The campaign ad has been removed from Carnahan's web site and YouTube, so unfortunately I can't independently evaluate it. (Update: here it is, at least for now.) But the complaint alleges that it was a "smear ad" that falsely implies that Fox and Wallace endorsed Carnahan's campaign. The complaint says that the 32-second ad uses "an essentially verbatim copy of a 30-second clip of both video footage and voice-over commentary appropriated from" an interview Wallace conducted with Blunt in 2006. The complaint also seems to say that the Fox footage included in the Carnahan ad included only Wallace's questions -- but not Blunt's answers:
The defendant’s conduct in stealing only certain footage from the [Fox] Interview is also false and misleading: Wallace’s tough questions were included, but Blunt’s answers and explanations were not.
The Kansas City Star described the ad as follows:
Without having seen the ad myself, I'm not going to offer an opinion on the ultimate merits of the suit. But I do have a bit of skepticism about the copyright claim, for at least two reasons. First, the complaint repeatedly emphasizes the alleged reputational damage to Fox for use of the footage. Even assuming that the ad does falsely imply that Fox and/or Wallace are endorsing Democrat Carnahan (a dubious proposition, it seems to me), reputational damage is just not a cognizable copyright interest. And second, the complaint asserts that the campaign's use of the Fox footage "allows Defendant to profit commercially without paying the traditional price." But that statement appears to contradict the thrust of the complaint, which is that Fox would never license such footage to a campaign, because it would damage its reputation. In other words, there is no "price" here, "traditional" or otherwise. Moreover, courts have rejected the argument that campaign uses of third-party material are "commercial" simply because they are used to solicit contributions. See American Family Life Insurance Co. v. Hagan, 266 F. Supp. 2d 682, 697 (N.D. Ohio 2002) (use of trademark in a political campaign ad was “properly classified not as a commercial transaction at all, but completely noncommercial, political speech”); MasterCard International Inc. v. Nader 2000 Primary Committee, Inc., 2004 WL 434404 (S.D.N.Y. Mar. 8, 2004) (even if a candidate’s ad resulted in increased contributions, the ad would still not be “commercial;” “If so . . . all political campaign speech would also be ‘commercial speech’ since all political candidates collect contributions”).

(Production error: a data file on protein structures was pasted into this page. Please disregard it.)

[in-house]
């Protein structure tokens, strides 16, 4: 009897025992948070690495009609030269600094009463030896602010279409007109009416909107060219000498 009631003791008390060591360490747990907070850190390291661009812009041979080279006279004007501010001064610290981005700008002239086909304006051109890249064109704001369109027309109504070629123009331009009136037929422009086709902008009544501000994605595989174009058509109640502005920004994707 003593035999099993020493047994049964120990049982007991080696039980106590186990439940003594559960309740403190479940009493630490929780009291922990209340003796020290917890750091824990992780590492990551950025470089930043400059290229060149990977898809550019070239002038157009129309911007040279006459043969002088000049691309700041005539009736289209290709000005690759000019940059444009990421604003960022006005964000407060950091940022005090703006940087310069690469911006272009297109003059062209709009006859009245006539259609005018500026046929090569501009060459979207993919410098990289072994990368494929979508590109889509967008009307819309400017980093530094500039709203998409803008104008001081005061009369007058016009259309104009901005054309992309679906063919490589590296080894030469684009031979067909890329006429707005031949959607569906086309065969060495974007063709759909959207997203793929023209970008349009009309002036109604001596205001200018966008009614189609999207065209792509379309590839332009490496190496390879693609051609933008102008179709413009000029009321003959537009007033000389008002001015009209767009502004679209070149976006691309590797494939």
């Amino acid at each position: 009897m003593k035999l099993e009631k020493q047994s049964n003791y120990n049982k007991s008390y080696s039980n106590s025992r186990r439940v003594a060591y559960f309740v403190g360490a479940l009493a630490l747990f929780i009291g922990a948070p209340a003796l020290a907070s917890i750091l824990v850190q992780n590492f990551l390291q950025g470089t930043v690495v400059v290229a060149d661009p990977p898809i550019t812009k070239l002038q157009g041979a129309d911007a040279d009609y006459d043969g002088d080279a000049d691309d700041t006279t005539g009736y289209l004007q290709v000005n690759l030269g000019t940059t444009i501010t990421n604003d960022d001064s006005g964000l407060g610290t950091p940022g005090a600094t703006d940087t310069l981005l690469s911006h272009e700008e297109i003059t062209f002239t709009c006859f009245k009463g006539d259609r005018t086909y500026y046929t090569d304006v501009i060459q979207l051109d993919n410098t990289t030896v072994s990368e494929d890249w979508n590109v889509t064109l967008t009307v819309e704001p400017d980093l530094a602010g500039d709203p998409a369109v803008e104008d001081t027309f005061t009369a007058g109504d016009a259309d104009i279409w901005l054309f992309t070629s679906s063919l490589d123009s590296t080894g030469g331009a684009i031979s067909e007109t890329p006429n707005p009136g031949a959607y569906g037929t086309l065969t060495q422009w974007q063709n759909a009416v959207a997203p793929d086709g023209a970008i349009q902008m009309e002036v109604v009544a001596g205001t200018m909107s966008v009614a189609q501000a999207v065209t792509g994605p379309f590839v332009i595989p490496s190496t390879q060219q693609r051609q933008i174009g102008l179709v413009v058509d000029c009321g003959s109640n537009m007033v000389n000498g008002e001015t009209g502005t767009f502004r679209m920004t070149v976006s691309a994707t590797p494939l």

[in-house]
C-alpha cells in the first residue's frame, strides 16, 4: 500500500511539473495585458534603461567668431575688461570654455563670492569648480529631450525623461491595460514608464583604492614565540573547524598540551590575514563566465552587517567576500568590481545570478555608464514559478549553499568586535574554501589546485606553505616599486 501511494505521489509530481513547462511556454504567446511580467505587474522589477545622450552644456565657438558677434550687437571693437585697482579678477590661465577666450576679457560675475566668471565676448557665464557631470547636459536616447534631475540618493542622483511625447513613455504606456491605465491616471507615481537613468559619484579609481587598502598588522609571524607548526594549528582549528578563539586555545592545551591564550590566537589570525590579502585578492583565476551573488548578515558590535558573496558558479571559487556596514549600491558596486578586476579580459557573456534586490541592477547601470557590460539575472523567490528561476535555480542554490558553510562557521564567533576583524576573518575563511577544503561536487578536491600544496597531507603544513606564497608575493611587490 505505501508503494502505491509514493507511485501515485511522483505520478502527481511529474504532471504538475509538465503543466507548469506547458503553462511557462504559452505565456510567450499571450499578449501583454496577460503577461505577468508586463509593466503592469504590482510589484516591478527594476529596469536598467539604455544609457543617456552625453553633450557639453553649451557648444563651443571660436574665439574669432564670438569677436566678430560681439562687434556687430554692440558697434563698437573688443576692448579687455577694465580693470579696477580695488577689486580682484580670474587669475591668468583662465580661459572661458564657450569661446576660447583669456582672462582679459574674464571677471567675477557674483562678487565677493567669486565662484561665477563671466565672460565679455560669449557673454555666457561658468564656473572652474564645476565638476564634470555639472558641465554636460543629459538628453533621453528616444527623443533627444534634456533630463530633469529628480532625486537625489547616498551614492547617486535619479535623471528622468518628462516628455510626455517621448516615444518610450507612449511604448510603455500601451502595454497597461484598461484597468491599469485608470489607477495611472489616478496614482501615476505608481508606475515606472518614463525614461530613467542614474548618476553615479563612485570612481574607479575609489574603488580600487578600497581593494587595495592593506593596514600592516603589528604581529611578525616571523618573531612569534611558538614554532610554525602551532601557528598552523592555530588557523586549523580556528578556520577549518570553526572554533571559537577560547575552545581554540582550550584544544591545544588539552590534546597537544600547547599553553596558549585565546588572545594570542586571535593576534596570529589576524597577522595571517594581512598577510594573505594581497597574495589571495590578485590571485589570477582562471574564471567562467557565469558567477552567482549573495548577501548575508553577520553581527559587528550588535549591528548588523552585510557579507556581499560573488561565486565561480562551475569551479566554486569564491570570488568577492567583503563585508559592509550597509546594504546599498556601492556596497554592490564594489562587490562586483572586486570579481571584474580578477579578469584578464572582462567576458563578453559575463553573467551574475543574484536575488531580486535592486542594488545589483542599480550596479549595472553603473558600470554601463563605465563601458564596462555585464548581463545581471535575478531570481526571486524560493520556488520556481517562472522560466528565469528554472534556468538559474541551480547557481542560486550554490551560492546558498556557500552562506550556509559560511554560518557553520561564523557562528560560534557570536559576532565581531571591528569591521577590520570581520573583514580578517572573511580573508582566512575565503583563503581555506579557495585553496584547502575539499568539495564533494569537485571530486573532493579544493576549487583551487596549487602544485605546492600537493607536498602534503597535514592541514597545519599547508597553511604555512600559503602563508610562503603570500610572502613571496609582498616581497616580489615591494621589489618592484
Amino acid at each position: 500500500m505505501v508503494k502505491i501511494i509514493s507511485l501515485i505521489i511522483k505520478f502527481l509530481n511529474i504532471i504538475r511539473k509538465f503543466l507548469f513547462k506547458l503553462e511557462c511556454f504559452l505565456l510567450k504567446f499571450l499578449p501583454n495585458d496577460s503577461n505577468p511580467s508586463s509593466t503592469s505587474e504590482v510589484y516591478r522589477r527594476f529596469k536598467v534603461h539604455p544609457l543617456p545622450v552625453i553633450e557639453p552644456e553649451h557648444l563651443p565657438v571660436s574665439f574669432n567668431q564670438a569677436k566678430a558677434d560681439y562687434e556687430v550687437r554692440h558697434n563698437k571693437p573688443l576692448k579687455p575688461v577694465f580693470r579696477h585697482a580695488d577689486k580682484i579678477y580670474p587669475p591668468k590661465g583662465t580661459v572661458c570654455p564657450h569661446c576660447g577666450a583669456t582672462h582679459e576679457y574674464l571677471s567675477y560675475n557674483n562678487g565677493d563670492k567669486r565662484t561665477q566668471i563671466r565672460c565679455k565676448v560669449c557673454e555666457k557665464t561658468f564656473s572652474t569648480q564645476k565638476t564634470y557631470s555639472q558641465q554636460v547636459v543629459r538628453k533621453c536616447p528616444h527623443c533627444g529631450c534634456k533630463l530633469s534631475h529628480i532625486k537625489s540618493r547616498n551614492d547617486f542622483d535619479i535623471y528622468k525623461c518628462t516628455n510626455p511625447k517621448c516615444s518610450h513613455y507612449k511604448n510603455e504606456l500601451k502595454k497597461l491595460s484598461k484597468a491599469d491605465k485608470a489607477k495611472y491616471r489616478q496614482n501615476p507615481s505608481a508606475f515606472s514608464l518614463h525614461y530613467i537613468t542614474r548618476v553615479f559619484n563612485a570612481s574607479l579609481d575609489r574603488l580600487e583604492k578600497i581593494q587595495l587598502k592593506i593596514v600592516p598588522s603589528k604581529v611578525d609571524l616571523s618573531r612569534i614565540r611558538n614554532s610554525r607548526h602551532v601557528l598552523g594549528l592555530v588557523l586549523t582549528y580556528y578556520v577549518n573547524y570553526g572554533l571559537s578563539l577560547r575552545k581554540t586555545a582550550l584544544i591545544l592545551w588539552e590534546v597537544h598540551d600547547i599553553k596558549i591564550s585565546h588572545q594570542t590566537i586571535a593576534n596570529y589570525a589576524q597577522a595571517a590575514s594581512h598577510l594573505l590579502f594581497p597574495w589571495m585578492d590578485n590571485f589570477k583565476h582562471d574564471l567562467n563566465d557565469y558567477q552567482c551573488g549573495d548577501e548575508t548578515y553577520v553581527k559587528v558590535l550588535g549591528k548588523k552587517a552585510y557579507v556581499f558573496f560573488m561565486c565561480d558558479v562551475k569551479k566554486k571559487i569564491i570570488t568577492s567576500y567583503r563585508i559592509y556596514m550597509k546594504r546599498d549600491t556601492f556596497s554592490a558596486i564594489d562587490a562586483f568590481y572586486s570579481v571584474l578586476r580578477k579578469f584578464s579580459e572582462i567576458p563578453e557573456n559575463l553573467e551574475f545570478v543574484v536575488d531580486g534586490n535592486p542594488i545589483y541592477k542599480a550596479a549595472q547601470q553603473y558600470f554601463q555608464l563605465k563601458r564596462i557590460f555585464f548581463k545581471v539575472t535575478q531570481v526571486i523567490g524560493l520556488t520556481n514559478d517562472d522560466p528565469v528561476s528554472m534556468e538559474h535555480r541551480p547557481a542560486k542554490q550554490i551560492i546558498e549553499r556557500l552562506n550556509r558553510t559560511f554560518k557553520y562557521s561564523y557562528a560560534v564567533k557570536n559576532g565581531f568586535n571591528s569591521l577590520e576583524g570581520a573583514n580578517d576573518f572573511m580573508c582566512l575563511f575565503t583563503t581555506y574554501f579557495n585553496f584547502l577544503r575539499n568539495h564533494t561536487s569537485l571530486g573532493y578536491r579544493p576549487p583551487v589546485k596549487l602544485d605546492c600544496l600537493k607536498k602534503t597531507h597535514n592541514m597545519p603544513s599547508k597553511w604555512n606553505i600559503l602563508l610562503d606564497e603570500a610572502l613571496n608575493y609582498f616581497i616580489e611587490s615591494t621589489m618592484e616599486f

As for the right of publicity claims, I am not familiar enough with the specifics of Missouri law to say anything too definite. I would just point out that courts are very protective of First Amendment interests in the political context, see, e.g., Meyer v. Grant, 486 US 414 (1988) (First Amendment interests are "at its zenith" in the political realm), and there are strong arguments for limiting right of publicity claims to truly commercial uses of an individual's name and likeness.
(Updated with additional detail about the ad.)